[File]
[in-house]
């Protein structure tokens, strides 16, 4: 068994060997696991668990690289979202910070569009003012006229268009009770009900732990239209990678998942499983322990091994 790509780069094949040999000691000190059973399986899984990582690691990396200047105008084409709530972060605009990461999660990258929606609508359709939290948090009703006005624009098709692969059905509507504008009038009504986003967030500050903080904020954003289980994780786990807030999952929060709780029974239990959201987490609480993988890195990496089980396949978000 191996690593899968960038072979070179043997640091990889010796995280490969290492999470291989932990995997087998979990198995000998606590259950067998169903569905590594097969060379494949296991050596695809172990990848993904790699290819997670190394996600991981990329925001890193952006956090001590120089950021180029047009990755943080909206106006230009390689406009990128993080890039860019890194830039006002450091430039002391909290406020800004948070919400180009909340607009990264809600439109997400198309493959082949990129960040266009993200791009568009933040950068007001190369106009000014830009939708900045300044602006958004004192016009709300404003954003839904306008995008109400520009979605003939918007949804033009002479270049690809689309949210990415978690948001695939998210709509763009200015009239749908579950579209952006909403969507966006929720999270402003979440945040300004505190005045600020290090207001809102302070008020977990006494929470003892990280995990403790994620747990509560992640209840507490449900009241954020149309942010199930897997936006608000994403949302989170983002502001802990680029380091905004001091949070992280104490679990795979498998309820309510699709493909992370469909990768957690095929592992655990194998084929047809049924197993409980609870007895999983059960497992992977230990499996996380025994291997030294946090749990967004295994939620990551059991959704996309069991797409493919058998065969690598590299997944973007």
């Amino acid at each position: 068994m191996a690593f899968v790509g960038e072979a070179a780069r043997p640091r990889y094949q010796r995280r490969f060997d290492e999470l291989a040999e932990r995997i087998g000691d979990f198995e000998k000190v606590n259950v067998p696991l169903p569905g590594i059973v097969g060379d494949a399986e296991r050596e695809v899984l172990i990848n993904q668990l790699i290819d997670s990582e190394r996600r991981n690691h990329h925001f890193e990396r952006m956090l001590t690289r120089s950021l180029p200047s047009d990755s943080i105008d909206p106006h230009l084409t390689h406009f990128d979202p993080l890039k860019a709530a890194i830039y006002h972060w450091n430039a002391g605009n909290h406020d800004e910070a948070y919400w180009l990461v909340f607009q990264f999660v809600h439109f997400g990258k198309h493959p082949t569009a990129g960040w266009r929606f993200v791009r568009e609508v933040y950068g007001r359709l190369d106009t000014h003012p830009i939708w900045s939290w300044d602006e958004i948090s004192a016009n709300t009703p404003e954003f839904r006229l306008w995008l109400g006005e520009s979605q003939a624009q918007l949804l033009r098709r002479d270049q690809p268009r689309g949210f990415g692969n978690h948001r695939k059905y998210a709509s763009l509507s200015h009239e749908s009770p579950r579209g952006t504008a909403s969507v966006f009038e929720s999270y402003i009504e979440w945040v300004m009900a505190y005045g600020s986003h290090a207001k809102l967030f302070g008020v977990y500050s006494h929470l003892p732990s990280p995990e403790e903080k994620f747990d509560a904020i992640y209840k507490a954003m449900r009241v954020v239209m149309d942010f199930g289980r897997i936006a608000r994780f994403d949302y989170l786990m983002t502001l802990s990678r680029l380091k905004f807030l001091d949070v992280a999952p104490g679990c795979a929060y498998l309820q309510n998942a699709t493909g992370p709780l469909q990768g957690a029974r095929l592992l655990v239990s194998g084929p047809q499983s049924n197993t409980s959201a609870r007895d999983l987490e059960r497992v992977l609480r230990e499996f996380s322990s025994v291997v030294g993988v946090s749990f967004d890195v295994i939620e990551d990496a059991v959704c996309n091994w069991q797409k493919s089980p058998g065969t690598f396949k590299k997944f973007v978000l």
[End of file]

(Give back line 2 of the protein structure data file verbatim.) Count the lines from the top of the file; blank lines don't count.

């Protein structure tokens, strides 16, 4: 068994060997696991668990690289979202910070569009003012006229268009009770009900732990239209990678998942499983322990091994 790509780069094949040999000691000190059973399986899984990582690691990396200047105008084409709530972060605009990461999660990258929606609508359709939290948090009703006005624009098709692969059905509507504008009038009504986003967030500050903080904020954003289980994780786990807030999952929060709780029974239990959201987490609480993988890195990496089980396949978000 191996690593899968960038072979070179043997640091990889010796995280490969290492999470291989932990995997087998979990198995000998606590259950067998169903569905590594097969060379494949296991050596695809172990990848993904790699290819997670190394996600991981990329925001890193952006956090001590120089950021180029047009990755943080909206106006230009390689406009990128993080890039860019890194830039006002450091430039002391909290406020800004948070919400180009909340607009990264809600439109997400198309493959082949990129960040266009993200791009568009933040950068007001190369106009000014830009939708900045300044602006958004004192016009709300404003954003839904306008995008109400520009979605003939918007949804033009002479270049690809689309949210990415978690948001695939998210709509763009200015009239749908579950579209952006909403969507966006929720999270402003979440945040300004505190005045600020290090207001809102302070008020977990006494929470003892990280995990403790994620747990509560992640209840507490449900009241954020149309942010199930897997936006608000994403949302989170983002502001802990680029380091905004001091949070992280104490679990795979498998309820309510699709493909992370469909990768957690095929592992655990194998084929047809049924197993409980609870007895999983059960497992992977230990499996996380025994291997030294946090749990967004295994939620990551059991959704996309069991797409493919058998065969690598590299997944973007």